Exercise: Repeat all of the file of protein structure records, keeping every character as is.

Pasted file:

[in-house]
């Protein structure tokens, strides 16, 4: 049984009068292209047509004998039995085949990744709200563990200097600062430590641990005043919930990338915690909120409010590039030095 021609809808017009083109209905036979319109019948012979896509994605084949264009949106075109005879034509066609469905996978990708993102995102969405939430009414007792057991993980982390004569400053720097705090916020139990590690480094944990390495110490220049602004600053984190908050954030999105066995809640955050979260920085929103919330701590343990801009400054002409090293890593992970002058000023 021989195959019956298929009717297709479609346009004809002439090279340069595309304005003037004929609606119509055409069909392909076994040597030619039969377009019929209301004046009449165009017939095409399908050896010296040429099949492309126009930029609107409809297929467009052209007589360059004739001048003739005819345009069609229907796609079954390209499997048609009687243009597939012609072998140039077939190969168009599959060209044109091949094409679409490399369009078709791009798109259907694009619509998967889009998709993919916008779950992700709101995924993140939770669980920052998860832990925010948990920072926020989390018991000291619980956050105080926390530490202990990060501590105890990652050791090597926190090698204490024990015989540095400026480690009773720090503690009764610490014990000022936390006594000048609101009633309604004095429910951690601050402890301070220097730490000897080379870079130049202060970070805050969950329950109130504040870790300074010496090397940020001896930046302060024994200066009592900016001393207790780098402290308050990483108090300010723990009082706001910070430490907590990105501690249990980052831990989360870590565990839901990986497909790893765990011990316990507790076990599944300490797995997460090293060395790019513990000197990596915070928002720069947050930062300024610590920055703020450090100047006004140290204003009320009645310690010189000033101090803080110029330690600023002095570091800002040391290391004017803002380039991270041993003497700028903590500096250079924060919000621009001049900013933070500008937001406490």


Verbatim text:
[in-house]
């Protein structure tokens, strides 16, 4: 049984009068292209047509004998039995085949990744709200563990200097600062430590641990005043919930990338915690909120409010590039030095 021609809808017009083109209905036979319109019948012979896509994605084949264009949106075109005879034509066609469905996978990708993102995102969405939430009414007792057991993980982390004569400053720097705090916020139990590690480094944990390495110490220049602004600053984190908050954030999105066995809640955050979260920085929103919330701590343990801009400054002409090293890593992970002058000023 021989195959019956298929009717297709479609346009004809002439090279340069595309304005003037004929609606119509055409069909392909076994040597030619039969377009019929209301004046009449165009017939095409399908050896010296040429099949492309126009930029609107409809297929467009052209007589360059004739001048003739005819345009069609229907796609079954390209499997048609009687243009597939012609072998140039077939190969168009599959060209044109091949094409679409490399369009078709791009798109259907694009619509998967889009998709993919916008779950992700709101995924993140939770669980920052998860832990925010948990920072926020989390018991000291619980956050105080926390530490202990990060501590105890990652050791090597926190090698204490024990015989540095400026480690009773720090503690009764610490014990000022936390006594000048609101009633309604004095429910951690601050402890301070220097730490000897080379870079130049202060970070805050969950329950109130504040870790300074010496090397940020001896930046302060024994200066009592900016001393207790780098402290308050990483108090300010723990009082706001910070430490907590990105501690249990980052831990989360870590565990839901990986497909790893765990011990316990507790076990599944300490797995997460090293060395790019513990000197990596915070928002720069947050930062300024610590920055703020450090100047006004140290204003009320009645310690010189000033101090803080110029330690600023002095570091800002040391290391004017803002380039991270041993003497700028903590500096250079924060919000621009001049900013933070500008937001406490």